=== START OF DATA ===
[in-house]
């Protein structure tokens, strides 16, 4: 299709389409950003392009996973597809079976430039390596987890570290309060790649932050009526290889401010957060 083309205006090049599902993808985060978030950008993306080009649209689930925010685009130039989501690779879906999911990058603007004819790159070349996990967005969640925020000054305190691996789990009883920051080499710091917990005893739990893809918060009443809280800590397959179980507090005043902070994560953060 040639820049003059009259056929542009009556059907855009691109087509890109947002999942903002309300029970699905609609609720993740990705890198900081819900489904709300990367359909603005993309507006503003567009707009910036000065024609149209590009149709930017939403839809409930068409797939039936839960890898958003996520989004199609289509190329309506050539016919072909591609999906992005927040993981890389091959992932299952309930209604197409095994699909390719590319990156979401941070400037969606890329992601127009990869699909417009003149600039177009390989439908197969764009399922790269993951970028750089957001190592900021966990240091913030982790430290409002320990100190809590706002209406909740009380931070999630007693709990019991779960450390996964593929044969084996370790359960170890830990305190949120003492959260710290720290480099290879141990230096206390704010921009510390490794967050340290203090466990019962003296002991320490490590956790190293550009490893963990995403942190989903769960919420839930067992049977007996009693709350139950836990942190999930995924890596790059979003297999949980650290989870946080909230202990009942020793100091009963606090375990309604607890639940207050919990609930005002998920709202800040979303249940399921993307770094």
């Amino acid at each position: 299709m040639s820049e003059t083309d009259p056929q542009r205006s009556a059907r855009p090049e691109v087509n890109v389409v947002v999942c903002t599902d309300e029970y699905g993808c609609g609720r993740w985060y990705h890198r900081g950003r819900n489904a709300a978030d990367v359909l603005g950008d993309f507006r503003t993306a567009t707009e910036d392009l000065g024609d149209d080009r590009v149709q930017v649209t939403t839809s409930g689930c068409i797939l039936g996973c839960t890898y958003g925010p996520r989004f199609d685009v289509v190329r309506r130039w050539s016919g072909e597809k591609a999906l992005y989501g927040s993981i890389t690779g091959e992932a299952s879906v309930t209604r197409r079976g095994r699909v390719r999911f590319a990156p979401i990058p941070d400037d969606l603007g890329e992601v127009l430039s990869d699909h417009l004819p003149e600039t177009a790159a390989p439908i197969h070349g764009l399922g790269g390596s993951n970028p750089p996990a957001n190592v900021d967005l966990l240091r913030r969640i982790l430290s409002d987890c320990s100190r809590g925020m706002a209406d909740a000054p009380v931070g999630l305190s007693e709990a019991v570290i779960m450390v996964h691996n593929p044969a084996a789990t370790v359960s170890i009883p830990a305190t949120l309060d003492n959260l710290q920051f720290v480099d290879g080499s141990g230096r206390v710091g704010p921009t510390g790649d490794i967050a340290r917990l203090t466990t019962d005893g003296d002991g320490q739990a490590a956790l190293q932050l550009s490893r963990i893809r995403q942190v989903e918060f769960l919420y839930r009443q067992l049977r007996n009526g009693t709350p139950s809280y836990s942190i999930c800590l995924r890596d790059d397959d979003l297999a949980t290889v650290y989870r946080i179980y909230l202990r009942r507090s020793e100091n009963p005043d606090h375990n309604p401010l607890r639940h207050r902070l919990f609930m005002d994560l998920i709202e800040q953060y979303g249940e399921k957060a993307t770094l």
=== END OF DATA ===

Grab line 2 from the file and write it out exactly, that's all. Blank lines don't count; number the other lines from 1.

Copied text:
């Protein structure tokens, strides 16, 4: 299709389409950003392009996973597809079976430039390596987890570290309060790649932050009526290889401010957060 083309205006090049599902993808985060978030950008993306080009649209689930925010685009130039989501690779879906999911990058603007004819790159070349996990967005969640925020000054305190691996789990009883920051080499710091917990005893739990893809918060009443809280800590397959179980507090005043902070994560953060 040639820049003059009259056929542009009556059907855009691109087509890109947002999942903002309300029970699905609609609720993740990705890198900081819900489904709300990367359909603005993309507006503003567009707009910036000065024609149209590009149709930017939403839809409930068409797939039936839960890898958003996520989004199609289509190329309506050539016919072909591609999906992005927040993981890389091959992932299952309930209604197409095994699909390719590319990156979401941070400037969606890329992601127009990869699909417009003149600039177009390989439908197969764009399922790269993951970028750089957001190592900021966990240091913030982790430290409002320990100190809590706002209406909740009380931070999630007693709990019991779960450390996964593929044969084996370790359960170890830990305190949120003492959260710290720290480099290879141990230096206390704010921009510390490794967050340290203090466990019962003296002991320490490590956790190293550009490893963990995403942190989903769960919420839930067992049977007996009693709350139950836990942190999930995924890596790059979003297999949980650290989870946080909230202990009942020793100091009963606090375990309604607890639940207050919990609930005002998920709202800040979303249940399921993307770094």